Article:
their mail servers via the Internet increases their vulnerability,
    since a successful exploit against a mail server can potentially
    expose all mail and authentication credentials stored on that
    server, and can serve as an injection point for spam.  In addition,
    there are concerns over eavesdropping or modification of mail data
    and authentication credentials.

    There exist a large number of approaches which can mitigate the
    risks while allowing access to mail services via mobile clients.

    Placing servers inside one or more DMZs can protect the rest of the
    network from a compromised server.  An additional way to reduce the
    risk is to store authentication credentials on a system which is not
    accessible from the Internet, and which the servers within the DMZ
    can access only by sending the credentials as received from the
    client and receiving an authorized/not authorized response.  Such
    isolation reduces the ability of a compromised server to serve as a
    base for attacking other network hosts.

    Many additional techniques for further isolation exist, such as
    having the DMZ IMAP server have no mail store of its own.  When a
    client connects to such a server, the DMZ IMAP server might contact
    the authentication server and receive a ticket, which it passes to
    the mail store in order to access the client's mail.  In this way a
    compromised IMAP server cannot be used to access the mail or
    credentials for other users.

    It is important to realize that simply throwing an extra box in
    front of the mail servers, such as a gateway which may use HTTP or
    any of a number of synchronization protocols to communicate with
    clients, does not itself change the security aspects.  By adding
    such a gateway, the overall security of the system, and the
    vulnerability of the mail servers, may remain unchanged or may be
    significantly worsened.  Isolation and indirection can be used to
    protect against specific risks, but to be effective, such steps need
    to be done after a threat analysis, and with understanding of the
    issues involved.

    Organizations SHOULD deploy servers which support the use of TLS for
    all connections and which can be optionally configured to require
    TLS.  When TLS is used, it SHOULD be via the STARTTLS extensions
    rather than the alternate port method.  TLS can be an effective
    measure to protect against specific threats, including eavesdropping
    and alteration, of the traffic between the end-points.  However,
    just because TLS is deployed does not mean the system is "secure."





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    Attempts at bypassing current firewall policy when deploying new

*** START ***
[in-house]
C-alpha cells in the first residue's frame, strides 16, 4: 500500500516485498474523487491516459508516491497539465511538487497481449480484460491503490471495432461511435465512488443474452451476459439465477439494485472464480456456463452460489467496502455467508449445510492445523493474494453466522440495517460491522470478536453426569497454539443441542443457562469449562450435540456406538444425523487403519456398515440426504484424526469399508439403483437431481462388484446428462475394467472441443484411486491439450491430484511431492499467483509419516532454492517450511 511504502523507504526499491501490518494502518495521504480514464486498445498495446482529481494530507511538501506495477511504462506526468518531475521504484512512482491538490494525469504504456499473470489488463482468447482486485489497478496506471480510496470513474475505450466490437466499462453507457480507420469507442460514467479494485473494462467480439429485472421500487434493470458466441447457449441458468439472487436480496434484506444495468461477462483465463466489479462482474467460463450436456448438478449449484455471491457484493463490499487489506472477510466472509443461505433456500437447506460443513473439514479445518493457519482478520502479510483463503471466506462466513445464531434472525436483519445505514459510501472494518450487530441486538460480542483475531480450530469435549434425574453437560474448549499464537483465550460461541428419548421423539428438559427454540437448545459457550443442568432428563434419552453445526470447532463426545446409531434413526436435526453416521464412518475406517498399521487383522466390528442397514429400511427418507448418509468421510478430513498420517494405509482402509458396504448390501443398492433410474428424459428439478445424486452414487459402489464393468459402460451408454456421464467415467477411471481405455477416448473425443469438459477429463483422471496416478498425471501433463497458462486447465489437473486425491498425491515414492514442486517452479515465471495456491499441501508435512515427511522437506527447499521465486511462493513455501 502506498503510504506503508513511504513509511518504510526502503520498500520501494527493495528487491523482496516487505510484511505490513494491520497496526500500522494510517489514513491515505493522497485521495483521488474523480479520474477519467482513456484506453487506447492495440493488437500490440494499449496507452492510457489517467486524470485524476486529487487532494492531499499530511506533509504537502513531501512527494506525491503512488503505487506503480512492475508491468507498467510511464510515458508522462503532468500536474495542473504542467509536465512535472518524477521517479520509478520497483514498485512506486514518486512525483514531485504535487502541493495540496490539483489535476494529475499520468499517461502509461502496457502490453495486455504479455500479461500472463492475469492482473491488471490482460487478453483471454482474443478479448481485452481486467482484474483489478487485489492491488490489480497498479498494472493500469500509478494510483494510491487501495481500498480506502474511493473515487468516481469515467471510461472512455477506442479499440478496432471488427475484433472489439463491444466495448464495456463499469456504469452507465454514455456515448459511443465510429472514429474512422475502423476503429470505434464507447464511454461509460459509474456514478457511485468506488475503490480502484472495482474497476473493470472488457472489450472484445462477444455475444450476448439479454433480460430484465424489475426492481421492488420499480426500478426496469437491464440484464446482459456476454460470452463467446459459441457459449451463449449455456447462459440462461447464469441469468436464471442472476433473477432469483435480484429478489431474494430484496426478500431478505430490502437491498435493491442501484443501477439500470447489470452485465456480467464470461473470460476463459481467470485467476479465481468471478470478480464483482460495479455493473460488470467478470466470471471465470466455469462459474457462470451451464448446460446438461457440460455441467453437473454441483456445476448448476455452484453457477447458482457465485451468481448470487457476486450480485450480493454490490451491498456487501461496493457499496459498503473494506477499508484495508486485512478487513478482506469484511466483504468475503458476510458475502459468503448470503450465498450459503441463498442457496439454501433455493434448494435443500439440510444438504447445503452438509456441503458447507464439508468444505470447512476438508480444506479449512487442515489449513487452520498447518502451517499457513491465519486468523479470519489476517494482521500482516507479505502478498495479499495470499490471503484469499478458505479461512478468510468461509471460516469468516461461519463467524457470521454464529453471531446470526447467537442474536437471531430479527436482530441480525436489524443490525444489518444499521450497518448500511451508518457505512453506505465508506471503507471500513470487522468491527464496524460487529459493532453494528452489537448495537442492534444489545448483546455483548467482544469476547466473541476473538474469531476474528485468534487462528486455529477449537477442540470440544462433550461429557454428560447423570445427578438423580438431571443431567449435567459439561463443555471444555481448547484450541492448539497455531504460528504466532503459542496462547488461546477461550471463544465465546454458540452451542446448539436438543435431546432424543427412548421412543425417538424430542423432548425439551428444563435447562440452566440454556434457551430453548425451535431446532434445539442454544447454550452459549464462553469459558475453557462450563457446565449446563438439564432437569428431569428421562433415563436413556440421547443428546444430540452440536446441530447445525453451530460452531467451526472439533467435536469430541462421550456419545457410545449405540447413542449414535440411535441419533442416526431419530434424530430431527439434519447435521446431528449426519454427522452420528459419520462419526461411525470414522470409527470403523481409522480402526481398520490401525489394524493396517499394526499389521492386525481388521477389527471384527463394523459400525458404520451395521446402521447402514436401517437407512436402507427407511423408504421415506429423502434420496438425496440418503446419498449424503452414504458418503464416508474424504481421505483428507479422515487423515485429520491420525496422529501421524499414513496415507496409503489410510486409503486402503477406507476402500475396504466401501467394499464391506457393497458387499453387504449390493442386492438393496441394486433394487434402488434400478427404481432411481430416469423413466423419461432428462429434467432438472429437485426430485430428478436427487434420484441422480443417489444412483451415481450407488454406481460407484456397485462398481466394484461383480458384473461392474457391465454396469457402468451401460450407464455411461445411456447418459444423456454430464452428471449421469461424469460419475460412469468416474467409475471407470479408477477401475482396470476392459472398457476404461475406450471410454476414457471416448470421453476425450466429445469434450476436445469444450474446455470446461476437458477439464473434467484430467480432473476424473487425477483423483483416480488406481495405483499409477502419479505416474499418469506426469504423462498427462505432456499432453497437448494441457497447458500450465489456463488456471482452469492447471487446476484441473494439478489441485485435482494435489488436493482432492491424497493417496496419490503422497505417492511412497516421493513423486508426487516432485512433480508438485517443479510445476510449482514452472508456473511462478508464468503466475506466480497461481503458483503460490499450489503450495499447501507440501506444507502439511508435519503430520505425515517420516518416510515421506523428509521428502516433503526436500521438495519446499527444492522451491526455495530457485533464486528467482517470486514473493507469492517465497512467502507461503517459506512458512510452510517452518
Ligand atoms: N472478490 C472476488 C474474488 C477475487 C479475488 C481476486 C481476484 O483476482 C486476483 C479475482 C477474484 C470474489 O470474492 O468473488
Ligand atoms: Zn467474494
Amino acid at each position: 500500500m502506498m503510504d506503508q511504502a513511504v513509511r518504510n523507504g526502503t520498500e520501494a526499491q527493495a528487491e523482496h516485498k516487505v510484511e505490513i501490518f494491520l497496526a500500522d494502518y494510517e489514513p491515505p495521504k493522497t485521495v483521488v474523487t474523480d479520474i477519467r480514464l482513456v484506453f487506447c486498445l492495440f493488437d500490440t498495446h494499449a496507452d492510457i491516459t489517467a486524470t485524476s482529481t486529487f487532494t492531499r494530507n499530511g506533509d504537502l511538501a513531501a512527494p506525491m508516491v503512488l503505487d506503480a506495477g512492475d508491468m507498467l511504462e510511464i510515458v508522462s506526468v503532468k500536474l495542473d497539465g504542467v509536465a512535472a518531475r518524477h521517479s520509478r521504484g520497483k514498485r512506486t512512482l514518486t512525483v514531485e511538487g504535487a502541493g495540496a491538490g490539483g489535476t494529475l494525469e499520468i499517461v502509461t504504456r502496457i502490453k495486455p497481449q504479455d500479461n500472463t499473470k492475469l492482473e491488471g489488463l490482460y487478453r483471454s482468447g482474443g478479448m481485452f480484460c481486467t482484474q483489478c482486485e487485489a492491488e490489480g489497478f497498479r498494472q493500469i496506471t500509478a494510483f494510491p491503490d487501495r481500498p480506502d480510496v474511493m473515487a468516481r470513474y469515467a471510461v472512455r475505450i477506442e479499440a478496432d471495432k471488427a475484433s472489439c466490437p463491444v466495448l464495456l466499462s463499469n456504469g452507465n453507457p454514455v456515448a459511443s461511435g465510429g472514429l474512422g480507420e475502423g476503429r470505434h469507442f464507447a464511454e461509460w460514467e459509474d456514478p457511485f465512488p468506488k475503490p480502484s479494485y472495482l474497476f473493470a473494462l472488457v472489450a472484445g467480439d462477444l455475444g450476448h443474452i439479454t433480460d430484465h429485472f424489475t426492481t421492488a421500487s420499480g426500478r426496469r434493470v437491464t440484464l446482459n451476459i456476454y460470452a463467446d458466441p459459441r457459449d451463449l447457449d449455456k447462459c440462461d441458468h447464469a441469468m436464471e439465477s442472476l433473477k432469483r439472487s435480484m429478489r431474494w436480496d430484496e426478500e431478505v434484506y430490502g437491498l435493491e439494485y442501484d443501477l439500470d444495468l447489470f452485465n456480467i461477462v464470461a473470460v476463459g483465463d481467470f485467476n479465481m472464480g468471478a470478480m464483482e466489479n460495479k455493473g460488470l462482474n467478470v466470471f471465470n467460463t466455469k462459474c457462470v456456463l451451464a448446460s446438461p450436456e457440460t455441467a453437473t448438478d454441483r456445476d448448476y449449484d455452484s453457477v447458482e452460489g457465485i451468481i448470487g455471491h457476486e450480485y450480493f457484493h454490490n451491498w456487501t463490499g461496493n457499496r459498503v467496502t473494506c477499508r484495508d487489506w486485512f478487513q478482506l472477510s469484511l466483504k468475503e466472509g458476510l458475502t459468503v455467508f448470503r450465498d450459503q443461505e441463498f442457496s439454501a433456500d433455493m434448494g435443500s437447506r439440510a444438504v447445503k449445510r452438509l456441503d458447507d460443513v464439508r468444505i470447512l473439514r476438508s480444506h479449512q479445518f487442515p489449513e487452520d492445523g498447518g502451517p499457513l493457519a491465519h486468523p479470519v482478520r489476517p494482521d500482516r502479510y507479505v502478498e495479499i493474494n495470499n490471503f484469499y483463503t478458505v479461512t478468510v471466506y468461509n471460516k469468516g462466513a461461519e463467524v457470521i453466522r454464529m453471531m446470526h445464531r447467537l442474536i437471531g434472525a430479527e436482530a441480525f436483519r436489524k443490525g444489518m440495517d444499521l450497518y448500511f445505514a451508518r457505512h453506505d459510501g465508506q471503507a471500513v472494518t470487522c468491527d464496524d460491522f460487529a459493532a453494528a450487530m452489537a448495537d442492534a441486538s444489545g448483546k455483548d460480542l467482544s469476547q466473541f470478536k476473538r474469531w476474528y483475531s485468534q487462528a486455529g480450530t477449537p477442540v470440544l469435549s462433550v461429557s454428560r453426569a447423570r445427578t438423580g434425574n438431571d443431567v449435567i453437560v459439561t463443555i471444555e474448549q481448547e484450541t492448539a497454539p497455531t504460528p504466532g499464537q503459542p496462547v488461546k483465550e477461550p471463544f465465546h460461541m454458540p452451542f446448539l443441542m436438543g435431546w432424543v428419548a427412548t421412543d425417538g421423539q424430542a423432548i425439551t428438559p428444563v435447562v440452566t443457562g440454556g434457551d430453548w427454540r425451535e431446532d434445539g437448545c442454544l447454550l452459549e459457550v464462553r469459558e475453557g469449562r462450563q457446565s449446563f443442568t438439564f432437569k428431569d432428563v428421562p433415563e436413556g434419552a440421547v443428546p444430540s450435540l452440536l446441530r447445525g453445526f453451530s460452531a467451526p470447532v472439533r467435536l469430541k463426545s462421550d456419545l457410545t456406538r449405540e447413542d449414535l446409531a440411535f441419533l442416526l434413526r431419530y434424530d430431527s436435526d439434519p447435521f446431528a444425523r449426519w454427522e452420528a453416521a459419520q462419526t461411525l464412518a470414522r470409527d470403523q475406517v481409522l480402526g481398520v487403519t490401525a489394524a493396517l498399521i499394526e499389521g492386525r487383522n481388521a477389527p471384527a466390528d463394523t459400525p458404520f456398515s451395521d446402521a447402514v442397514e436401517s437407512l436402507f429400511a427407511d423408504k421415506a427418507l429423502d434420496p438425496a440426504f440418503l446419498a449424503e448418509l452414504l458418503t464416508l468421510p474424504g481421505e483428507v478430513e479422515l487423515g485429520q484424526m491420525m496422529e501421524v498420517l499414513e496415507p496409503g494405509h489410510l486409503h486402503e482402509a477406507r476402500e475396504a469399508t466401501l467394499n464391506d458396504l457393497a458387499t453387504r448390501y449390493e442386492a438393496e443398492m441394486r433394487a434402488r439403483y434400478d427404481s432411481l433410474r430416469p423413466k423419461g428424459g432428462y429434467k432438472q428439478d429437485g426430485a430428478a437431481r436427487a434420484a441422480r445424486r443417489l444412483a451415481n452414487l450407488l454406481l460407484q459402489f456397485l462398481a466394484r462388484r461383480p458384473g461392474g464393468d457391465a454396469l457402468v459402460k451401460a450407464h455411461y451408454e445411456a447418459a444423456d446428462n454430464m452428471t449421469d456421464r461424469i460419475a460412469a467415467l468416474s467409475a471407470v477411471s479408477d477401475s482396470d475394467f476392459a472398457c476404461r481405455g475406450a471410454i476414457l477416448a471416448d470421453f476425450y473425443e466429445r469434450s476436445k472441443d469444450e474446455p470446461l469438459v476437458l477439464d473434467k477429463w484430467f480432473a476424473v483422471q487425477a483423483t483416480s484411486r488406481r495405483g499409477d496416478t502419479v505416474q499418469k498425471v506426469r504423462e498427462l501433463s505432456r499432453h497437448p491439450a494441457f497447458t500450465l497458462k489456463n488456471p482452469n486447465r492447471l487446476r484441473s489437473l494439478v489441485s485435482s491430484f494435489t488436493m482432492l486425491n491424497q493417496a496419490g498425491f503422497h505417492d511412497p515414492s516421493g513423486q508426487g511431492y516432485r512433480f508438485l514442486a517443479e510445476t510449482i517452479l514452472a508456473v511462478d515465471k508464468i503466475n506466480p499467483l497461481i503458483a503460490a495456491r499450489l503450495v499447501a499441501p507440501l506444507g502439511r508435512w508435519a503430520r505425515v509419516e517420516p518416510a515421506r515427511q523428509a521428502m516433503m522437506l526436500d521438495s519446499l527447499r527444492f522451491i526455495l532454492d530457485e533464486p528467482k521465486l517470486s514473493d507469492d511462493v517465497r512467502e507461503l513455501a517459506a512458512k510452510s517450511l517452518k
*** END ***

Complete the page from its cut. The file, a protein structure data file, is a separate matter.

services have serious risks, as discussed in section 6.1.

    It's rare for a new service to not have associated security
    considerations.  Making email available to an organization's members
    using mobile devices can offer significant benefits.


9 IANA Considerations

    None.


10 Acknowledgments

    Chris Newman and Phil Karn suggested very helpful text.  Brian Ross
    and Dave Cridland reviewed drafts and provided excellent
    suggestions.


11 Normative References

    [KEYWORDS] "Key words for use in RFCs to Indicate Requirement
    Levels", S. Bradner, BCP 14, March 1997.

    [IANA] IANA Port Number Registry,
    <http://www.iana.org/assignments/port-numbers>

    [PROFILE] "LEMONADE profile bis", S. Maes, A. Melnikov, D. Cridland,
    editors, draft-ietf-lemonade-profile, work in progress.


12 Informative References

    [FIREWALLS] "Behavior of and Requirements for Internet Firewalls",
    N. Freed, RFC 2979, October 2000.

    [HOST-REQUIREMENTS] "Requirements for Internet Hosts --
    Communication Layers", R. Braden, RFC 1122, October 1989.

    [KLUDGE] "On the use of HTTP as a Substrate", K. Moore, BCP 56,
    February 2002.

    [PROXIES] "Classical versus Transparent IP Proxies", M. Chatel, RFC
    1919, March 1996.






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    [SUBMISSION] "Message Submission for Mail", R. Gellens, J. Klensin,
    RFC 4409, April 2006.


13 Author's Address

    Randall Gellens
    QUALCOMM Incorporated
    5775 Morehouse Drive
    San Diego, CA  92121
    randy@qualcomm.com


Intellectual Property Statement

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Full Copyright Statement

    Copyright (C) The Internet Society (2006).

    This document is subject to the rights, licenses and restrictions
    contained in BCP 78, and except as set forth therein, the authors
    retain all their rights.






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    This document and the information contained herein are provided on
    an "AS IS" basis and THE CONTRIBUTOR, THE ORGANIZATION HE/SHE
    REPRESENTS OR IS SPONSORED BY (IF ANY), THE INTERNET SOCIETY AND THE
    INTERNET ENGINEERING TASK FORCE DISCLAIM ALL WARRANTIES, EXPRESS OR
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    WARRANTIES OF MERCHANTABILITY OR FITNESS FOR A PARTICULAR PURPOSE.